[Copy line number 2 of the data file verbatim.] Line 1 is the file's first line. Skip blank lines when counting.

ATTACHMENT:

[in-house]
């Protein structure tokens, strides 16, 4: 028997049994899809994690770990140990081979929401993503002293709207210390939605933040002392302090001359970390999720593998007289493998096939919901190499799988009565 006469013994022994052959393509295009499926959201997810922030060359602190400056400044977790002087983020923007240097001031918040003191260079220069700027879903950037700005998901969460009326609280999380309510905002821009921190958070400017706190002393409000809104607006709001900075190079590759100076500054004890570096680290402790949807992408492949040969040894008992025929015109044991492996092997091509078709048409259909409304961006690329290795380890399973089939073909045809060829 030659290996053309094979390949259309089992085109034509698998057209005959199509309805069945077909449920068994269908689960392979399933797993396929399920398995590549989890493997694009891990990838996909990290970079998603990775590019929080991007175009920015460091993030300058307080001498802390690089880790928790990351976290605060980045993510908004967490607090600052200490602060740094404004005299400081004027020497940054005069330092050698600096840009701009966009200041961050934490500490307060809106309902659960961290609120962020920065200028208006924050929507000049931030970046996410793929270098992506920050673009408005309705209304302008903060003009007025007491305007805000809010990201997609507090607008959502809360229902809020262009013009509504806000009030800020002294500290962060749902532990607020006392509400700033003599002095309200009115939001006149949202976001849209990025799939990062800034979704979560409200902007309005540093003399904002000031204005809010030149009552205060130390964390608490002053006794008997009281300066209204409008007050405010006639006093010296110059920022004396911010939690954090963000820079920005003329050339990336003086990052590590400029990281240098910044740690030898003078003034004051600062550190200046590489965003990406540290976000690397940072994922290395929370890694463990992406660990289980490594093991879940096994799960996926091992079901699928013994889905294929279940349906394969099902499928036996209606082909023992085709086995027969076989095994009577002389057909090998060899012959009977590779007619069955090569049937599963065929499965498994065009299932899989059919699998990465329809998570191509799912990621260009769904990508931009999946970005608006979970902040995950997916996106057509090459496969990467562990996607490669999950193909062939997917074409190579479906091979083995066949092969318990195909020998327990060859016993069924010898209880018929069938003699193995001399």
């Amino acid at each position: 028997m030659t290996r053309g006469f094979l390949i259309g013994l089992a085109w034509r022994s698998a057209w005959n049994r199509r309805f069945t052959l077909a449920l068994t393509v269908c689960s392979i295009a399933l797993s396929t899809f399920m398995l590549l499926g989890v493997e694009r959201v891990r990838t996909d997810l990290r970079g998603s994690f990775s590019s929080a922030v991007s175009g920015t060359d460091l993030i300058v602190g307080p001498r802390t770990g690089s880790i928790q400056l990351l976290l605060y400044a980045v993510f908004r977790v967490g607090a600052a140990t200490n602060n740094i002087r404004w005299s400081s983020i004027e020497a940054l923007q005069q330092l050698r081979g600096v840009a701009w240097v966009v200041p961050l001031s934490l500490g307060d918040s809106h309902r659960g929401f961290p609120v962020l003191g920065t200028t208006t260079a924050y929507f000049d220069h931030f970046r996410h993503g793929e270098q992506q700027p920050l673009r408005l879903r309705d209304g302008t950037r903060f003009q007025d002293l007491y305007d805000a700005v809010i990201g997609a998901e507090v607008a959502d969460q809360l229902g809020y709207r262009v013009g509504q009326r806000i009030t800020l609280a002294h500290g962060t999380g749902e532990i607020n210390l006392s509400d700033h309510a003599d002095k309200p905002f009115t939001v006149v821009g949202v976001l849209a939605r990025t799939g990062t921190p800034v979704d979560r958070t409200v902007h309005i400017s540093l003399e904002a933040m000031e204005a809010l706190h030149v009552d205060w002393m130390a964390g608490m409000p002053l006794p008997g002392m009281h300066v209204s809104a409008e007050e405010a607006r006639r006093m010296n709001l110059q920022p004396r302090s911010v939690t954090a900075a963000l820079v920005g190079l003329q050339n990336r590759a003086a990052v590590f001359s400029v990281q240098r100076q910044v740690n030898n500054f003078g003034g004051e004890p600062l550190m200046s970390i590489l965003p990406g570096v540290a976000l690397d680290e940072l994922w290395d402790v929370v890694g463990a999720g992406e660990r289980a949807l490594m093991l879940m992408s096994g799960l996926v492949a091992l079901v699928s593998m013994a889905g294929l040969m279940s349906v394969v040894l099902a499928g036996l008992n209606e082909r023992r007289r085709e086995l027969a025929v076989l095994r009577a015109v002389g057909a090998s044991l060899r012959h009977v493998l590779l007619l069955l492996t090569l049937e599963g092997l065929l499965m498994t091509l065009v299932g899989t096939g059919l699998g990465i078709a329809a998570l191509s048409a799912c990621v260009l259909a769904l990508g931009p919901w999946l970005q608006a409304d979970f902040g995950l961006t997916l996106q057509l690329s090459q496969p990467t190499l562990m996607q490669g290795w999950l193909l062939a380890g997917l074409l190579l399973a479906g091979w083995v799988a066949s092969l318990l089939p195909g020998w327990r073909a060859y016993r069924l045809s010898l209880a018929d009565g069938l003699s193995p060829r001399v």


């Protein structure tokens, strides 16, 4: 028997049994899809994690770990140990081979929401993503002293709207210390939605933040002392302090001359970390999720593998007289493998096939919901190499799988009565 006469013994022994052959393509295009499926959201997810922030060359602190400056400044977790002087983020923007240097001031918040003191260079220069700027879903950037700005998901969460009326609280999380309510905002821009921190958070400017706190002393409000809104607006709001900075190079590759100076500054004890570096680290402790949807992408492949040969040894008992025929015109044991492996092997091509078709048409259909409304961006690329290795380890399973089939073909045809060829 030659290996053309094979390949259309089992085109034509698998057209005959199509309805069945077909449920068994269908689960392979399933797993396929399920398995590549989890493997694009891990990838996909990290970079998603990775590019929080991007175009920015460091993030300058307080001498802390690089880790928790990351976290605060980045993510908004967490607090600052200490602060740094404004005299400081004027020497940054005069330092050698600096840009701009966009200041961050934490500490307060809106309902659960961290609120962020920065200028208006924050929507000049931030970046996410793929270098992506920050673009408005309705209304302008903060003009007025007491305007805000809010990201997609507090607008959502809360229902809020262009013009509504806000009030800020002294500290962060749902532990607020006392509400700033003599002095309200009115939001006149949202976001849209990025799939990062800034979704979560409200902007309005540093003399904002000031204005809010030149009552205060130390964390608490002053006794008997009281300066209204409008007050405010006639006093010296110059920022004396911010939690954090963000820079920005003329050339990336003086990052590590400029990281240098910044740690030898003078003034004051600062550190200046590489965003990406540290976000690397940072994922290395929370890694463990992406660990289980490594093991879940096994799960996926091992079901699928013994889905294929279940349906394969099902499928036996209606082909023992085709086995027969076989095994009577002389057909090998060899012959009977590779007619069955090569049937599963065929499965498994065009299932899989059919699998990465329809998570191509799912990621260009769904990508931009999946970005608006979970902040995950997916996106057509090459496969990467562990996607490669999950193909062939997917074409190579479906091979083995066949092969318990195909020998327990060859016993069924010898209880018929069938003699193995001399």